Lloyd McNeill, born in Washington, D. C., is a Jazz flutist and visual artist currently based in New York City. Having studied Art and Zoology in Morehouse College, Atlanta, he moved on to be the first recipient of Howard University's MFA degree in 1963. In 1964-5, he did further study in lithography at Paris' L'Ecole Nationale Des Beaux Arts. During his residence in France, he spent a considerable amount of time with Pablo Picasso and his wife, Jacqueline, in Cannes. He has also studied music composition privately with the composer Hale Smith, music theory and flute technique with the jazz musician Eric Dolphy, and classical flute technique and repertoire with Harold Jones. McNeill taught at several institutes of higher education and is Professor Emeritus of Mason Gross School of the Arts, at Rutgers University, New Jersey, having retired in 2001. Through the 1970s, and in addition to his position in Art, McNeill also taught Afro-American Music History, gave private flute lessons, and was instrumental in launching the Jazz Studies Program at Rutgers University. McNeill has exhibited his paintings and drawings at several galleries and colleges in the U. S. Northeast. He published two volumes of poems -- Blackline: A Collection of Poems, Drawings and Photographs and After the Rain: A Collection of New Poems. In 2007, Lloyd McNeill was chosen by the USPS to design a postage stamp for the celebration of Kwanzaa 2009.
A New York-based designer, writer, and teacher at the School of Visual Arts, Gail Anderson developed her trademark whimsical style while working at Rolling Stone magazine for more than fourteen years. She has created eye-catching magazine spreads, and poster art for Broadway shows such as Avenue Q, and has co-authored several books on typography and design, including New Vintage Type and Found Type. Andersonhas won many awards for her outstanding work, including the American Institute of Graphic Arts Medal for Lifetime Achievement (2008) and the Richard Gangel Art Director Award from the Society of Illustrators (2009). Art director Antonio Alcalá worked with Anderson to produce the 2013 Emancipation Proclamation stamp. To evoke the look of broadsides from the Civil War era, they employed Hatch Show Print of Nashville, Tennessee, one of the oldest working letterpress print shops in America. This important commemorative stamp is one in a civil rights set issued in 2013. The other stamps commemorate Rosa Parks and the 1963 March on Washington. Since April 2013, Gail Anderson also has been a member of the Citizens’ Stamp Advisory Committee, the professionals who meet at the invitation of the Postmaster General to select the subjects that appear on stamps. With backgrounds in business, sports, entertainment, and other areas, these culture-shapers field the 50,000 suggestions from the public each year — and bring their own ideas to the table, too.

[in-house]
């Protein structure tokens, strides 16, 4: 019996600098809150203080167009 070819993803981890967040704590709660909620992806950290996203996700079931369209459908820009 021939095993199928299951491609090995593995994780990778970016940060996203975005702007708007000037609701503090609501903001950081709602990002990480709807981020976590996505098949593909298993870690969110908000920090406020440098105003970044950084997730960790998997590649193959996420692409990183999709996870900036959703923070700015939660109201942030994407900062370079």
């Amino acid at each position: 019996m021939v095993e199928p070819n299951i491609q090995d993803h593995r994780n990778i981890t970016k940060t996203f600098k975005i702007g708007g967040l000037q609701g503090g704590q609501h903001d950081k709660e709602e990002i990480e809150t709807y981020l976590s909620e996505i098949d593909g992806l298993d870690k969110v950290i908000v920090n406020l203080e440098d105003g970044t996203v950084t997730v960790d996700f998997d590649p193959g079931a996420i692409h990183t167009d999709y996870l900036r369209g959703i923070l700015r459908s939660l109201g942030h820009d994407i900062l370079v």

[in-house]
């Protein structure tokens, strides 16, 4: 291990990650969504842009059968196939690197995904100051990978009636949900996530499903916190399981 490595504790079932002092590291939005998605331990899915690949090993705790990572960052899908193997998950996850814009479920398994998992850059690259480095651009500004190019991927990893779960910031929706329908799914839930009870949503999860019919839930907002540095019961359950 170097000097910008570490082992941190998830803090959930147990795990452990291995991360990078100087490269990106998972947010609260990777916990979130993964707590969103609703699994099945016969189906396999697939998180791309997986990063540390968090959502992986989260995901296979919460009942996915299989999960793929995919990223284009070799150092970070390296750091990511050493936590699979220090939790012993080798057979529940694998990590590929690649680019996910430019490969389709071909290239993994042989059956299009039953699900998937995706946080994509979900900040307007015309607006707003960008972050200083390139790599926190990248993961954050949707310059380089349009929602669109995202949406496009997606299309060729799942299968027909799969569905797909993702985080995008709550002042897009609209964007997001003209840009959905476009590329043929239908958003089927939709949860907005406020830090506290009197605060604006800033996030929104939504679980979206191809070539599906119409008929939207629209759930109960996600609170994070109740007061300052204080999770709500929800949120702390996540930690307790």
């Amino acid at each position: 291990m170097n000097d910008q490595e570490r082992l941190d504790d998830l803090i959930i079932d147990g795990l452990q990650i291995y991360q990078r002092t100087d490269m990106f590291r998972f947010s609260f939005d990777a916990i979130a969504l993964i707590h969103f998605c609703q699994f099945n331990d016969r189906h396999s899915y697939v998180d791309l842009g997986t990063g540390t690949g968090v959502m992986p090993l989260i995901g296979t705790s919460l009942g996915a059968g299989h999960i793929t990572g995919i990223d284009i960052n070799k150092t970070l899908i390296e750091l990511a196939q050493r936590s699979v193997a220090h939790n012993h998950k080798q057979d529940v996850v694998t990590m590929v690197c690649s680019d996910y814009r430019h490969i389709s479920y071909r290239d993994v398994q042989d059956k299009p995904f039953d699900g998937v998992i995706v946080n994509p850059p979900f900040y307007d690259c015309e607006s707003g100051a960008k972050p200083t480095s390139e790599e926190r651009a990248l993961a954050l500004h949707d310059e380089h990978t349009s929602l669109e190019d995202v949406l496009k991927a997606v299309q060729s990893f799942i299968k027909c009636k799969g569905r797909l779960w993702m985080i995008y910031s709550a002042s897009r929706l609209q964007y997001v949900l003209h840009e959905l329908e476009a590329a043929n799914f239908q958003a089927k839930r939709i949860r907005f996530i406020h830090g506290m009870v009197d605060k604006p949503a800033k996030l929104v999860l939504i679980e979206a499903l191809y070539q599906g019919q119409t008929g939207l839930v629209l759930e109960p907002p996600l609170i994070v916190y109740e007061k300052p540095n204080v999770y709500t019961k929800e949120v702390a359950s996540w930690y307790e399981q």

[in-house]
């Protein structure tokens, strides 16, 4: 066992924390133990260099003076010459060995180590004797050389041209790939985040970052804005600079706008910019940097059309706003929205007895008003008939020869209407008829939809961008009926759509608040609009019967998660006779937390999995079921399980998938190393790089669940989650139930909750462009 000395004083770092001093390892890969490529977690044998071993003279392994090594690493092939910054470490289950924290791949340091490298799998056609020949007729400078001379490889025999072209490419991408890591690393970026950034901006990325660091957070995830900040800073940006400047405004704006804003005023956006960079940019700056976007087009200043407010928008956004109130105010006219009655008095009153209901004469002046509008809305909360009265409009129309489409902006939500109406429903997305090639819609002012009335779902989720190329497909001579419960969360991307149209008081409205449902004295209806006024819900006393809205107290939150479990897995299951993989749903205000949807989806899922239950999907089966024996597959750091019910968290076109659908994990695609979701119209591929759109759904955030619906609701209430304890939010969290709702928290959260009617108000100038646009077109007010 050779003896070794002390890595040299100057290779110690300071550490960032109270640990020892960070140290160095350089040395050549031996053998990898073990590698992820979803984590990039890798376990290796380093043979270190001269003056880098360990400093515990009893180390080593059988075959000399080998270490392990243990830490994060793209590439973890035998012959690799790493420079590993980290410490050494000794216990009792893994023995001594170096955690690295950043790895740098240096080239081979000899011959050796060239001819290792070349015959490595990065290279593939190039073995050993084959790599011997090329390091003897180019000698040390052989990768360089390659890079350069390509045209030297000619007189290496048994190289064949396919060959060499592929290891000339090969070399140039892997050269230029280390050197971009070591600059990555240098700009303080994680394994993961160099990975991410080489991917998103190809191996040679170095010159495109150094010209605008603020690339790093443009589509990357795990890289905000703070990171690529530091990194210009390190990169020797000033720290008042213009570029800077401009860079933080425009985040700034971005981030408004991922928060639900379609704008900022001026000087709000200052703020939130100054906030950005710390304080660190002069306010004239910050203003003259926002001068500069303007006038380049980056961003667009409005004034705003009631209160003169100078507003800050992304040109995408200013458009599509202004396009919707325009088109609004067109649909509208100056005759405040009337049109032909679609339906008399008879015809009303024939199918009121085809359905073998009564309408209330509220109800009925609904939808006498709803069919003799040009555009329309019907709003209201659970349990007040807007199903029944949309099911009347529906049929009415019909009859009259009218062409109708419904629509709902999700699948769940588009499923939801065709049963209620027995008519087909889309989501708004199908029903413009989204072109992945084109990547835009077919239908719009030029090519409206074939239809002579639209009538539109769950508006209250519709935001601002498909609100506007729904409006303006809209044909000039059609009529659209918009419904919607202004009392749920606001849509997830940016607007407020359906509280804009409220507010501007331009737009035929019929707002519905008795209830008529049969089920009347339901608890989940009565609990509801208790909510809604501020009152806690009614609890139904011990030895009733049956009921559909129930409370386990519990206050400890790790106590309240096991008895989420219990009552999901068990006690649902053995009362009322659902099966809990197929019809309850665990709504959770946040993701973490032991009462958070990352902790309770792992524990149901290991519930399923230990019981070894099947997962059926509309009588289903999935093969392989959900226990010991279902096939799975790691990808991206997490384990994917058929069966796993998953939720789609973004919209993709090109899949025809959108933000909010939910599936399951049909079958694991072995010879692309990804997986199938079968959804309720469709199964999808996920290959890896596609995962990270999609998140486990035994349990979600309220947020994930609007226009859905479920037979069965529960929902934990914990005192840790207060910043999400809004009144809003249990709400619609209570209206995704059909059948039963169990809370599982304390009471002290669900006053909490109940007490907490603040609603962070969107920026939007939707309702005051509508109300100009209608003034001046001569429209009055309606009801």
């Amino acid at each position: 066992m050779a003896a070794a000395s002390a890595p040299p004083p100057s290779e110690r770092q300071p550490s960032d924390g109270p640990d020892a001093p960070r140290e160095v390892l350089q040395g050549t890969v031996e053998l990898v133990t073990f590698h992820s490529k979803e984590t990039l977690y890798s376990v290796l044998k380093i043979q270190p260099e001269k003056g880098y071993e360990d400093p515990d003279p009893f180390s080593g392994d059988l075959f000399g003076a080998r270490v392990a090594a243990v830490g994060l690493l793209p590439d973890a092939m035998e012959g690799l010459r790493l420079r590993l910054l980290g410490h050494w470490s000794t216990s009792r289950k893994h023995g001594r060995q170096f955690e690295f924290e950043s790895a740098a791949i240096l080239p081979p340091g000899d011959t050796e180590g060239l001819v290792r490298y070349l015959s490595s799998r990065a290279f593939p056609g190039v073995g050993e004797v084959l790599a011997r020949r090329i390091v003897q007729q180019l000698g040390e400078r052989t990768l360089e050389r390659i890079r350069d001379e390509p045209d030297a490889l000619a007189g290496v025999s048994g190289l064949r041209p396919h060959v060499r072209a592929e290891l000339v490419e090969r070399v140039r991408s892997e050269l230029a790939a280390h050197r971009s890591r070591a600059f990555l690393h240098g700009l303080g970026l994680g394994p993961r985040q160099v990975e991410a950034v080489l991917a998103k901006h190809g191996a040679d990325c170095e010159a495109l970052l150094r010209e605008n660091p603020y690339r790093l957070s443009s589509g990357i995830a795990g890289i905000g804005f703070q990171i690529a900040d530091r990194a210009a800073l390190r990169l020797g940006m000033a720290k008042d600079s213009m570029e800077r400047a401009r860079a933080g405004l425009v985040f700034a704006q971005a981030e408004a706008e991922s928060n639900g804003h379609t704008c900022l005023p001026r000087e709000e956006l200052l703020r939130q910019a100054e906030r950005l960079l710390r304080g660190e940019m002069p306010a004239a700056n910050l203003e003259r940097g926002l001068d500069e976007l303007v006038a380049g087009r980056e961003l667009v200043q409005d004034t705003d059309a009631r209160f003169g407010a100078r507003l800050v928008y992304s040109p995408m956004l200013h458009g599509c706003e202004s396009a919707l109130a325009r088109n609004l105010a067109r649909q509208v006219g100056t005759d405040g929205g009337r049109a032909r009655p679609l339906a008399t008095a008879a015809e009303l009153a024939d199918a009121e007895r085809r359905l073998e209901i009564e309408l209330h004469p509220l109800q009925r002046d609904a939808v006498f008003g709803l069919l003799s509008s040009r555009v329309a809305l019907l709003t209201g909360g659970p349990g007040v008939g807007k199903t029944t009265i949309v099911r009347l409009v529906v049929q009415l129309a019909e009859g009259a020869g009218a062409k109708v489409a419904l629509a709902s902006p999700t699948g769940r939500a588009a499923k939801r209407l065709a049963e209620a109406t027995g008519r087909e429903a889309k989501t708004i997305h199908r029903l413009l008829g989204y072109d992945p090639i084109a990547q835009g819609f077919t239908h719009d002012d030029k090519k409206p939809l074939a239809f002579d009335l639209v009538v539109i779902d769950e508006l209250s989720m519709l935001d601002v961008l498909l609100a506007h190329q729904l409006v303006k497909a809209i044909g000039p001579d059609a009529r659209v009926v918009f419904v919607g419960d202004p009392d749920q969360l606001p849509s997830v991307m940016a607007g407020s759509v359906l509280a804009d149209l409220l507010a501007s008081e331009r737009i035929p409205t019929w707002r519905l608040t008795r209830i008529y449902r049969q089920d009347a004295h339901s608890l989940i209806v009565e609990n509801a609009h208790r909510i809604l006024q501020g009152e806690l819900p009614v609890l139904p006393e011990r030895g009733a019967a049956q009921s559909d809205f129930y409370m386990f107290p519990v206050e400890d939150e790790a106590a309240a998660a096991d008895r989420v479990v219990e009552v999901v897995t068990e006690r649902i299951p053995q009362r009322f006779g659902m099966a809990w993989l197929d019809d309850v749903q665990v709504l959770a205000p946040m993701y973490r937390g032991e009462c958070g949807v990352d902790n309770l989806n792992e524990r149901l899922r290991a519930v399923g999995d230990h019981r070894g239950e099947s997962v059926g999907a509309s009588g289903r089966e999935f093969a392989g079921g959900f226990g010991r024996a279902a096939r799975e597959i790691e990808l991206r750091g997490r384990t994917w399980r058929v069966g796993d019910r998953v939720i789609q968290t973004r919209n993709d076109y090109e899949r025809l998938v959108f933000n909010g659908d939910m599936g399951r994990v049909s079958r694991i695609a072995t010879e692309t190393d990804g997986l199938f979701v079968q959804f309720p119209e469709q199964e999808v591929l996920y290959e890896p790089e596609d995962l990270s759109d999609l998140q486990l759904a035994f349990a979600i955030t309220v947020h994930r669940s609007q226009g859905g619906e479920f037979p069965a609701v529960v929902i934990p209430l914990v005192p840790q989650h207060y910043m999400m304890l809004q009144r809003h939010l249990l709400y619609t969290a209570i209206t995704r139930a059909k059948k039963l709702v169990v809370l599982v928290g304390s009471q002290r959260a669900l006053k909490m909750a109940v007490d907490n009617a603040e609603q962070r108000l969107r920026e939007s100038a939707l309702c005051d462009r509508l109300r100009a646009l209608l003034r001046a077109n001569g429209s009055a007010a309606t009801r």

R. GREGORY CHRISTIE
Illustrator and freelance artist Richard Gregory Christie was born on July 26, 1971 in Plainfield, New Jersey. He attended St. Barthol-omew the Apostle Elementary School where he demonstrated a talent for art early on. In 1985, Christie worked for Commercial Art and Supply while he attended Fanwood High School. Graduating in 1989, he enrolled in New York City’s School for Visual Arts (SVA). His first illustration was published by The Star Ledger in the summer of 1990. In 1993, Christie graduated from SVA with his B.F.A. degree. In 1994, Christie illustrated the album cover of Justice System’s Summer in the City. Soon, his work graced the covers of jazz labels from all over the world, including Joe Sample’s Old Places Old Faces; George Benson’s A Song for my Brother; and Coltrane The Complete 1961 Village Vanguard Recordings. Christie’s’ illustrations also appeared in numerous publications in Europe, Asia, and America. In 1996, he illustrated Lucille Clifton’s The Palm of My Heart: Poetry by African American Children. The book won a Coretta Scott King Award honor from the American Library Association and a Reading Magic Award from Parenting magazine. Christie has illustrated the biographies of many other significant historical and cultural figures, including Richard Wright, Langston Hughes, and Sojourner Truth. In 2006, he won a Coretta Scott King Award honor for Brothers in Hope : The Story of the Lost Boys of Sudan, and for illustrating Only Passing Through: The Story of Sojourner Truth. Currently, Christie is a regular contributor to The New Yorker magazine. Christie is the artist for the Kwanzaa stamp issued in 2013.
Floyd Cooper, author and illustrator has over 60 published children's books, more than 2000 book cover illustrations, and has many clients including: Budweiser, Hallmark Cards, Avon, Land-O-Lakes, Time-Life, Black Enterprise, Hasbro, McGraw-Hill, Harcourt and Highlights for Children. Notwithstanding his 3 Coretta Scott King Awards, 10 ALA Notable NAACP Image Awards, and many more, Floyd's mission to "give kids a positive alternative to counteract the negative impact of what is conveyed in today's media", is most admirable. At age three, Floyd Cooper began drawing on pieces of plasterboard left over from his father's work as a builder. He drew constantly after that, even on his math and reading worksheets in school. After getting his college degree in fine art, Cooper got a job creating art for a greeting card company. But he dreamed of being an illustrator in New York City, and, with the encouragement of the artist Mark English, he moved there. After some rejections, he got a book manuscript to illustrate. Only later did cooper find out that the book, Grandpa's Face, was written by Eloise Greenfield, a well-known children's writer. Cooper's illustrations brought him notoriety that has continued today. The technique Cooper uses is called oil wash on board. He paints an illustration board with oil print, and then with a stretchy eraser, he erases the paint to make a picture. He calls this method of painting a "substractive process", which renders his illustrations easily recognizable to any fan. Floyd Cooper says, "My personal goal is to take the reader on a journey into the story, to get a sense of smells, the atmosphere, and the emotions conveyed by the characters." Floyd Cooper designed the seventh stamp design issued by the U. S. Postal Service in celebration of Kwanzaa, issued in 2018.